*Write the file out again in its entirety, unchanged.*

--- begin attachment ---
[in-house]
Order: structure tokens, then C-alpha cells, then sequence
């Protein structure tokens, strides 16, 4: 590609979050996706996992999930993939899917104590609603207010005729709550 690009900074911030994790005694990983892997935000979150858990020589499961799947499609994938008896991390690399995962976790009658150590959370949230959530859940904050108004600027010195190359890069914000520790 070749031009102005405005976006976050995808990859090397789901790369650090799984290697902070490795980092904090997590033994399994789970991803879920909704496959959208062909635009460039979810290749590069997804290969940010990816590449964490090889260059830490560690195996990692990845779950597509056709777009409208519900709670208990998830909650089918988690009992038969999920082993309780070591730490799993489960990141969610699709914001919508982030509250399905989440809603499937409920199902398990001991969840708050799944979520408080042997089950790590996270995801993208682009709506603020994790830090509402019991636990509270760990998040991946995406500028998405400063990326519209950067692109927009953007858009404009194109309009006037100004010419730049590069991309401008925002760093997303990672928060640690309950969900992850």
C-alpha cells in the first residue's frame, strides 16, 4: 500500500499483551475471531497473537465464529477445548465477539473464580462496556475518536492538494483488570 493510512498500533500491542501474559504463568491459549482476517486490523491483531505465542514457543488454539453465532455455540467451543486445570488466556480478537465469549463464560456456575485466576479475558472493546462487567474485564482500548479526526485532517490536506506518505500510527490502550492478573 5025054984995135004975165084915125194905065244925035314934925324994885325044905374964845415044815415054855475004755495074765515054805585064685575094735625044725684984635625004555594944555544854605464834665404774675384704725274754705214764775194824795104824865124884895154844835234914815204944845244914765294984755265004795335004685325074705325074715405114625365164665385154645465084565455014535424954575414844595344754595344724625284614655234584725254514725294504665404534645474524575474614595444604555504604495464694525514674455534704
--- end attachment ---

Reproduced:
[in-house]
Order: structure tokens, then C-alpha cells, then sequence
């Protein structure tokens, strides 16, 4: 590609979050996706996992999930993939899917104590609603207010005729709550 690009900074911030994790005694990983892997935000979150858990020589499961799947499609994938008896991390690399995962976790009658150590959370949230959530859940904050108004600027010195190359890069914000520790 070749031009102005405005976006976050995808990859090397789901790369650090799984290697902070490795980092904090997590033994399994789970991803879920909704496959959208062909635009460039979810290749590069997804290969940010990816590449964490090889260059830490560690195996990692990845779950597509056709777009409208519900709670208990998830909650089918988690009992038969999920082993309780070591730490799993489960990141969610699709914001919508982030509250399905989440809603499937409920199902398990001991969840708050799944979520408080042997089950790590996270995801993208682009709506603020994790830090509402019991636990509270760990998040991946995406500028998405400063990326519209950067692109927009953007858009404009194109309009006037100004010419730049590069991309401008925002760093997303990672928060640690309950969900992850």
C-alpha cells in the first residue's frame, strides 16, 4: 500500500499483551475471531497473537465464529477445548465477539473464580462496556475518536492538494483488570 493510512498500533500491542501474559504463568491459549482476517486490523491483531505465542514457543488454539453465532455455540467451543486445570488466556480478537465469549463464560456456575485466576479475558472493546462487567474485564482500548479526526485532517490536506506518505500510527490502550492478573 5025054984995135004975165084915125194905065244925035314934925324994885325044905374964845415044815415054855475004755495074765515054805585064685575094735625044725684984635625004555594944555544854605464834665404774675384704725274754705214764775194824795104824865124884895154844835234914815204944845244914765294984755265004795335004685325074705325074715405114625365164665385154645465084565455014535424954575414844595344754595344724625284614655234584725254514725294504665404534645474524575474614595444604555504604495464694525514674455534704